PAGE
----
I’m back today to complete my three part Europe series summary – visiting Paris. As with my posts on Amsterdam and Belgium, I’ve structured this post to include the highlights and lowlights of my trip.
France was the third of the three countries I visited on my almost two-week trip across Europe. Whereas in Belgium, I went to three different cities (one each day), in France I spent four full days in Paris. You could spent months in Paris and not see everything. It is just that massive.
#1 – EIFFEL TOWER
When you think Paris, you think of the famous Eiffel Tower. Even though this famous landmark has a ton of hype, I found that it truly did live up to its reputation. I would echo the voices of many who have visited the Eiffel Tower – it is something not to miss when visiting Paris.
The walk towards the Eiffel Tower provided many glimpses of the tower, which only added to the anticipation. The more I walked, the closer I got and the more vivid the Paris tower became. It was fun to be able to have so many different views.
One of the biggest surprises for me with the Eiffel Tower was just how amazing the views from the tower were. I think I looked forward to getting to see the Eiffel Tower itself so much, that I forgot how spectacular the view of Paris was going to look from the tower. If you pick one thing to climb to the top of on your trip to Paris (and there are many!), pick the Eiffel Tower.
When you visit, you can choose which level you want to go up to when you get to the Eiffel Tower. I’d strongly recommend you pick the one that takes you up to the very top. Although it was very cold and windy as a storm was blowing in, I spent so much time walking the observation deck and taking in the city from all different angles.
My other suggestion would be to ensure to visit at a time (or stop by twice) when you can enjoy the view of the Eiffel Tower both during the day and at night after the sun goes down. I booked an afternoon touring time, ate dinner at a nearby restaurant, and then went to see the Eiffel Tower once it was dark. Both times provide such a unique experience, that I’d hate to see it just one way.
It sparkles for the first five minutes of every hour. This isn’t to be missed! You’ll notice people rushing and some even running to get to views of the tower while it is extra flashy for those five minutes.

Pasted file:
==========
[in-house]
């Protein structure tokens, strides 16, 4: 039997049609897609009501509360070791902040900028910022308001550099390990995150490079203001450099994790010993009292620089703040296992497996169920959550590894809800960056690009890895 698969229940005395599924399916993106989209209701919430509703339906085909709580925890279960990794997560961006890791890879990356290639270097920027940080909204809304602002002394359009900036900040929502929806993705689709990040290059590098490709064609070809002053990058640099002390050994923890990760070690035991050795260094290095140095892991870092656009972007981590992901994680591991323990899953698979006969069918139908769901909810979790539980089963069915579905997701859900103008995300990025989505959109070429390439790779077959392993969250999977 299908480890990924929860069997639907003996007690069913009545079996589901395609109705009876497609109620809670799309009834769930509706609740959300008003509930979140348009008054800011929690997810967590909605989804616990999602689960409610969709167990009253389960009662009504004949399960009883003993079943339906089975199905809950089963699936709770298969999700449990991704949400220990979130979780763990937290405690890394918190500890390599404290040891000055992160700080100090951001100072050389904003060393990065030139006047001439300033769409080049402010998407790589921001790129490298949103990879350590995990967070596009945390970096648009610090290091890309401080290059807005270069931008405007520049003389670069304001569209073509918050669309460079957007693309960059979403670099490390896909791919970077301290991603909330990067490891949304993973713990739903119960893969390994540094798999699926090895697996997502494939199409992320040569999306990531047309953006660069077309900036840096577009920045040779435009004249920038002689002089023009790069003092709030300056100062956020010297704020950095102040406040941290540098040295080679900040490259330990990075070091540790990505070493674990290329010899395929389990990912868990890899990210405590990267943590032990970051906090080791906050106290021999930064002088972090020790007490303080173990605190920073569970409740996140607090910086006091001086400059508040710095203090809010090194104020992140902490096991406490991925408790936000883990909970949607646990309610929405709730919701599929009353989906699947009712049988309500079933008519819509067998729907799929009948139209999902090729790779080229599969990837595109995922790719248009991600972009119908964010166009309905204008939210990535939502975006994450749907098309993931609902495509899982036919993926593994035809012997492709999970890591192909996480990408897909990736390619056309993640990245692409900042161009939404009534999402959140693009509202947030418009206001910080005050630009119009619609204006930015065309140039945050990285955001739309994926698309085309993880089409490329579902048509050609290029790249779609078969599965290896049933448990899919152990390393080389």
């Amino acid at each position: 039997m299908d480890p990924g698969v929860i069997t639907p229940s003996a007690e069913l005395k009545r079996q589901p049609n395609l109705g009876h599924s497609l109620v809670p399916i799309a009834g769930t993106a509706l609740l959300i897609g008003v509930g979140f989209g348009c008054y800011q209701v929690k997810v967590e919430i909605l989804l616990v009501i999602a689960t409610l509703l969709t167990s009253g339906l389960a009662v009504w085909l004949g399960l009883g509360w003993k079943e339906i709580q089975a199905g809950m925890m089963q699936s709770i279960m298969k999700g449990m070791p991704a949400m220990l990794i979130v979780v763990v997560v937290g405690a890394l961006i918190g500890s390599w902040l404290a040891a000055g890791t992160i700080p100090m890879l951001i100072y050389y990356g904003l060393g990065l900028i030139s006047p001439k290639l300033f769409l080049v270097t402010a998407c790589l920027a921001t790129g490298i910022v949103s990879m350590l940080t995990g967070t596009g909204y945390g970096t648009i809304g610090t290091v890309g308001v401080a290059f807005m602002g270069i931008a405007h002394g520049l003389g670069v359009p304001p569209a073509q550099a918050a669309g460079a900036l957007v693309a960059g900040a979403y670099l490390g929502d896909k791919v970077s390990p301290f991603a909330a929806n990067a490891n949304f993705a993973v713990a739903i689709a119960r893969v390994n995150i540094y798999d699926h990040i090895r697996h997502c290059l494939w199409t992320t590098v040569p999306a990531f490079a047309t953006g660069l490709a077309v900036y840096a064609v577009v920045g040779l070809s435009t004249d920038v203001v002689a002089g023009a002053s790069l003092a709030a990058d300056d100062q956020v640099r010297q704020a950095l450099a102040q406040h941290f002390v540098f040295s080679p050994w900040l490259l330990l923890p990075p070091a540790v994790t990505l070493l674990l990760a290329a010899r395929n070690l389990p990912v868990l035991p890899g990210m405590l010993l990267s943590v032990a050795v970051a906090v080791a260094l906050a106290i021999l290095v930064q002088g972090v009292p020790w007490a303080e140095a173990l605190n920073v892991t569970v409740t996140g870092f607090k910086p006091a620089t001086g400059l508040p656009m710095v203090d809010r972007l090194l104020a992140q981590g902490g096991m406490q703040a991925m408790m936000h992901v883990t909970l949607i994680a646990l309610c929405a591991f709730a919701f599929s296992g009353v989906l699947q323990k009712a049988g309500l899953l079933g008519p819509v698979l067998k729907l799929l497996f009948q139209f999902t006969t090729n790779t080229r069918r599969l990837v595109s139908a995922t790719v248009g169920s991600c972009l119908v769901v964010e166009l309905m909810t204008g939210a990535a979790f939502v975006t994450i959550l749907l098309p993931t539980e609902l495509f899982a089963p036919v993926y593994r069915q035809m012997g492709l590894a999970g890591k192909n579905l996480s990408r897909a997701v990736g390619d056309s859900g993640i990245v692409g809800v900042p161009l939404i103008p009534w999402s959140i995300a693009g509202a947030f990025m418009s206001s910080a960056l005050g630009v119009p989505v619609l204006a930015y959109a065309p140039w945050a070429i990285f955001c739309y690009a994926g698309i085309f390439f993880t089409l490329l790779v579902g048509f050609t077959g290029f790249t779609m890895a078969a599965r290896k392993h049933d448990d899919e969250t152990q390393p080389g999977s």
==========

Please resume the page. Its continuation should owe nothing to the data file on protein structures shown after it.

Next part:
#2 – MUSEE de I’ORANGERIE
As it originally housed an orange grove at its opening in 1852, this Paris museum now holds the famous Water Lilies of Monet. For years and years, this famous French impressionist painter dedicated his time to these paintings, working to mirror the water lilies of his own pond in Giverny. Of all the well-known artwork in Paris, I was by far the most excited to see these paintings.
Two rooms hold these famous eight paintings; one room holding the four that portrayed water lilies at sunrise, and the other room holding the four with water lilies at sunset. Both rooms are breathtaking. These paintings are curved and surround each room, filling the walls as they are each over six feet tall and over thirteen feet wide.
What draws me to these paintings and Monet paintings overall, are the magnificent colors he used.
Each and every painting was beautiful, calming and extremely tranquil. I could have stayed and started at them for hours.
Pictures simply do not do these famous Monet works justice. If I ever go back to Paris someday, I’d love to visit Musee Marmottan Monet; here you’ll find the largest collection of his works. Over 300 paintings are found here!
#3 – Montmartre
After almost two weeks of being in some of the most popular and busiest cities in Europe, I was in need of some personal space. So the morning after breakfast and before setting out to visit the Sacre Coeur Basilica Church in northern Paris, I made a decision to do some impromptu research.
My research yielded me a wonderful find – a blog post from Wanderlustingk called Secret Montmartre Walking Tour. She had me at the word secret. My original plan was to visit the Sacre Coeur Basilica Church, one of the most famous churches of Paris. And I held to this plan. Due to its placement on a hill, this church was known for offering some of the best landscape views of Paris. I took the dome tour, which enabled you to go up into the highest parts of the church (hundreds of steps to the top). From here, you can see distant Eiffel Tower views that were spectacular.